I was especially intrigued by their assertion that libraries have a tendency to look at information literacy as synonymous with "User Education" which they define as
An emphasis on teaching about the structures and facilities already created by librarians for their users, with a concentration on using the OPAC, how to search in databases, and how to find books in the library shelves....it seldom set out to promote a vision that was bigger than creating 'good' library users. (196)
And that's not all--here's their take on on the 1989 ALA definition of Information Literacy:
This is a rather dated and a typically narrow 'librarianship' definition, differing very little from the ways in which User Education was defined, although it will continue to be quoted because of the authority of the organization from which it comes. (197)The authors instead advocate from shifting the foundational paradigm of Information Literacy that "start with a concept of information access as a human right, that leads us into the broad area of literacies and the programmes that support them." (199) They believe that this new foundation will result in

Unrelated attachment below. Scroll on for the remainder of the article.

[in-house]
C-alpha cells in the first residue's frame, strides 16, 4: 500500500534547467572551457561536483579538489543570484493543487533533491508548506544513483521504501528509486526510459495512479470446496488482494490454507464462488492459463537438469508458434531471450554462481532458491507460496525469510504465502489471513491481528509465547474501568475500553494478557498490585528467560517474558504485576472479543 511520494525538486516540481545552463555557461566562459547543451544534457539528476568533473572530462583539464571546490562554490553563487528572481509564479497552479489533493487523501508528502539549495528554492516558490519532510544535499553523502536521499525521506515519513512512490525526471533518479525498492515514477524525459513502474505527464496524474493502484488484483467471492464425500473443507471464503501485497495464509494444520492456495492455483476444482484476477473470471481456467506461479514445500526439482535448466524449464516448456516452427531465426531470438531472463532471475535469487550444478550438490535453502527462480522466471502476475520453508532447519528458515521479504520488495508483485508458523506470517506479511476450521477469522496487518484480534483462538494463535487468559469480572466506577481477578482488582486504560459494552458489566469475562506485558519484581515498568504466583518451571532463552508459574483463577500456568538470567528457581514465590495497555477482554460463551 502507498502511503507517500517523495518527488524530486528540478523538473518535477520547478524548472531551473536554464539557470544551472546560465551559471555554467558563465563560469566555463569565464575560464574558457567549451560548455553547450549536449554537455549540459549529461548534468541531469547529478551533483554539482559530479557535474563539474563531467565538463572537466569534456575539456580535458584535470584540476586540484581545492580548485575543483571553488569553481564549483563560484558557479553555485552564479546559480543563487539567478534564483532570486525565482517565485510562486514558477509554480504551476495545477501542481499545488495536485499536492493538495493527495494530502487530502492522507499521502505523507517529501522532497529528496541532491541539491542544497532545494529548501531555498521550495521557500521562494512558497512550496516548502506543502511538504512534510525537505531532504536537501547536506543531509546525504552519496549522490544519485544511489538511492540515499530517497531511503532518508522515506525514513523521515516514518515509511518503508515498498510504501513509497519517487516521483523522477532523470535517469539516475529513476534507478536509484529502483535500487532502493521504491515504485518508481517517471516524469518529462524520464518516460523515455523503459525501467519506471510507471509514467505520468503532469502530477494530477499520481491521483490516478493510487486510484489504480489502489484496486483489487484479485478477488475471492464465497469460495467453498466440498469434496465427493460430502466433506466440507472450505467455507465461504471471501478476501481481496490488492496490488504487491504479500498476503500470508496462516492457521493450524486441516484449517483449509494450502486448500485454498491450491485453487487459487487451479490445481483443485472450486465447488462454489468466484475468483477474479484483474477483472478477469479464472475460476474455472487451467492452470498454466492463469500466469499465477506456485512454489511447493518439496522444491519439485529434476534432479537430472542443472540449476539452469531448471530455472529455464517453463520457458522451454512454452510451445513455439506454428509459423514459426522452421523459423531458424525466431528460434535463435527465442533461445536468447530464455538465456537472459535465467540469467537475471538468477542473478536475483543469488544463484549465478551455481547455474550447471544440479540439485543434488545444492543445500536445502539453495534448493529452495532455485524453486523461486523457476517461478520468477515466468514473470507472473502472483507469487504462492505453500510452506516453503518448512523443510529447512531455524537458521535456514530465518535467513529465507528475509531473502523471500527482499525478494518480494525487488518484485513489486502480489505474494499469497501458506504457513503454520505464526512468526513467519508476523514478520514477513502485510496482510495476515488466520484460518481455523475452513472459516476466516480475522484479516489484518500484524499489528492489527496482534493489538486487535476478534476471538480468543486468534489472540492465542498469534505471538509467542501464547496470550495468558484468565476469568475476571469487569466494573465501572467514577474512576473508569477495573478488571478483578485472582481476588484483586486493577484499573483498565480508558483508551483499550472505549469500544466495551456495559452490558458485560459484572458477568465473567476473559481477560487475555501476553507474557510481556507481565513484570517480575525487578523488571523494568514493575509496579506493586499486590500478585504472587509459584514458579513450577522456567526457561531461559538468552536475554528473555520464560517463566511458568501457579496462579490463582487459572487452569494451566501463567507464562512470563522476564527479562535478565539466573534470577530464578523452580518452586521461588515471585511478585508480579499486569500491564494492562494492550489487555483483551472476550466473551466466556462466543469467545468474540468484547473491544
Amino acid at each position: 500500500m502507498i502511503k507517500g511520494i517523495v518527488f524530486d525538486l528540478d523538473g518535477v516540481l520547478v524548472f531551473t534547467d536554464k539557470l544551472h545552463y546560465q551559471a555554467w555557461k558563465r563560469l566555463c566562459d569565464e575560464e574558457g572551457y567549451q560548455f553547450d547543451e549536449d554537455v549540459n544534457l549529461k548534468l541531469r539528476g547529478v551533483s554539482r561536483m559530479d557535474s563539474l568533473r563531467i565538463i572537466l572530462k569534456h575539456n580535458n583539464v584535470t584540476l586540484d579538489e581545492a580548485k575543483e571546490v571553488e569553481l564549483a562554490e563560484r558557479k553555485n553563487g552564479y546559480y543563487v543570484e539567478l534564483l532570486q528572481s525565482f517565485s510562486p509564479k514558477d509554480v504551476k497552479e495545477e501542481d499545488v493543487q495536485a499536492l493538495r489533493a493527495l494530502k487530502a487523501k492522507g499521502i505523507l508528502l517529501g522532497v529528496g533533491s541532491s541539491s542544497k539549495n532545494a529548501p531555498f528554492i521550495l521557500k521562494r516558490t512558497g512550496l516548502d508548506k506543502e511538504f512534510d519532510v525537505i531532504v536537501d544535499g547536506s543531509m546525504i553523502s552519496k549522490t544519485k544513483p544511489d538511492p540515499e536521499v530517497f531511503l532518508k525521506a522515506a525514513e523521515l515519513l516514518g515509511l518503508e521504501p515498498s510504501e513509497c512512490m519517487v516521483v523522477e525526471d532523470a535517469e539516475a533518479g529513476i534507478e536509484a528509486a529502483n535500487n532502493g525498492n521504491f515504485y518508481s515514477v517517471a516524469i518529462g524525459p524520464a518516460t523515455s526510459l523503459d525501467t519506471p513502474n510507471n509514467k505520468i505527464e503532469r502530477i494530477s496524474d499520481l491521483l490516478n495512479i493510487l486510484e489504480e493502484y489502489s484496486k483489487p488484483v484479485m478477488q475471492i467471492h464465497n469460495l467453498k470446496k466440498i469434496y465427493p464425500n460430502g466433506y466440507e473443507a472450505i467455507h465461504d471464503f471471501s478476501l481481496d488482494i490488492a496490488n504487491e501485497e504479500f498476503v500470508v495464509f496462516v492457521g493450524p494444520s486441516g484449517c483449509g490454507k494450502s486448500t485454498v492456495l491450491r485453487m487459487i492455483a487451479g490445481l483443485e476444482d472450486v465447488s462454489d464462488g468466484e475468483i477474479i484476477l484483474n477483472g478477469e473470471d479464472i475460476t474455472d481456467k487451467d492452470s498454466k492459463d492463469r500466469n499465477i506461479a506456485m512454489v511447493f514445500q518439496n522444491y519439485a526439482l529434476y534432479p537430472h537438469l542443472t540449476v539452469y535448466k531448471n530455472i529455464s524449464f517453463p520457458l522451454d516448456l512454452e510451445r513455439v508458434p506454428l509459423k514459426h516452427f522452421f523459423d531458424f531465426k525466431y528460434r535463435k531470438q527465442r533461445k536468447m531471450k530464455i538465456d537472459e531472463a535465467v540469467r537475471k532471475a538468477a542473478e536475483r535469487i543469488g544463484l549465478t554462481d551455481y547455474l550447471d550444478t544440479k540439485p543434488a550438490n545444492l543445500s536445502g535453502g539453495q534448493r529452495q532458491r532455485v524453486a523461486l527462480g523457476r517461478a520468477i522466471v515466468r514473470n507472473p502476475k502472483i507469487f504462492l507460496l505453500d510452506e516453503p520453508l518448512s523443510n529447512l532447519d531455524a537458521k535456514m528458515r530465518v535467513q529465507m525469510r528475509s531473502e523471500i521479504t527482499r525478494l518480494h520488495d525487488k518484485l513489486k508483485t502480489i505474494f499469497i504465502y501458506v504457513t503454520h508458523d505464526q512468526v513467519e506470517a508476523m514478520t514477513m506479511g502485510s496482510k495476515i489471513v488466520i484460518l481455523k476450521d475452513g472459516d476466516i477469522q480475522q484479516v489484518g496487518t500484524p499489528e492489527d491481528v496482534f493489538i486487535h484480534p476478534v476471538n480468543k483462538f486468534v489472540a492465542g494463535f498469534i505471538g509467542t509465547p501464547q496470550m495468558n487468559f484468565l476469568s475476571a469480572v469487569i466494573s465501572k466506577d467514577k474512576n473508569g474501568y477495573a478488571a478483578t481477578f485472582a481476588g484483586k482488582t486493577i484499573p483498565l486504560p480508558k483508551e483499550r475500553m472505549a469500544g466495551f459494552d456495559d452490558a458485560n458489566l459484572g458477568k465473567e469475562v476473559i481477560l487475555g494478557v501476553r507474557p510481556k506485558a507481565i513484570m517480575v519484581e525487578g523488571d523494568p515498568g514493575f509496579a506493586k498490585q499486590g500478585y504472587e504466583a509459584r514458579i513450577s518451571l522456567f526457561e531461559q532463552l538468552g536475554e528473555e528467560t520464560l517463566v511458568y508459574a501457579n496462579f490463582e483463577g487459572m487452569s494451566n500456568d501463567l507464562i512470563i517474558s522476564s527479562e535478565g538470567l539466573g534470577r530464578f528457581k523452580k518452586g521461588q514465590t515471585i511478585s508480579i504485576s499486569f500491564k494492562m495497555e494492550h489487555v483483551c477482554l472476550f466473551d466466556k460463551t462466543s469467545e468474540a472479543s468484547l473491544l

The conclusion...that individuals need a broad and self-selected set of skills across the range of formats and media to support their human right to information. (200).Question: What do you think of their criticism of the library profession's definition and practice of Information Literacy? Is it way off base or are there hints of accuracy? What can we take away from this "outsider" perspective on the profession?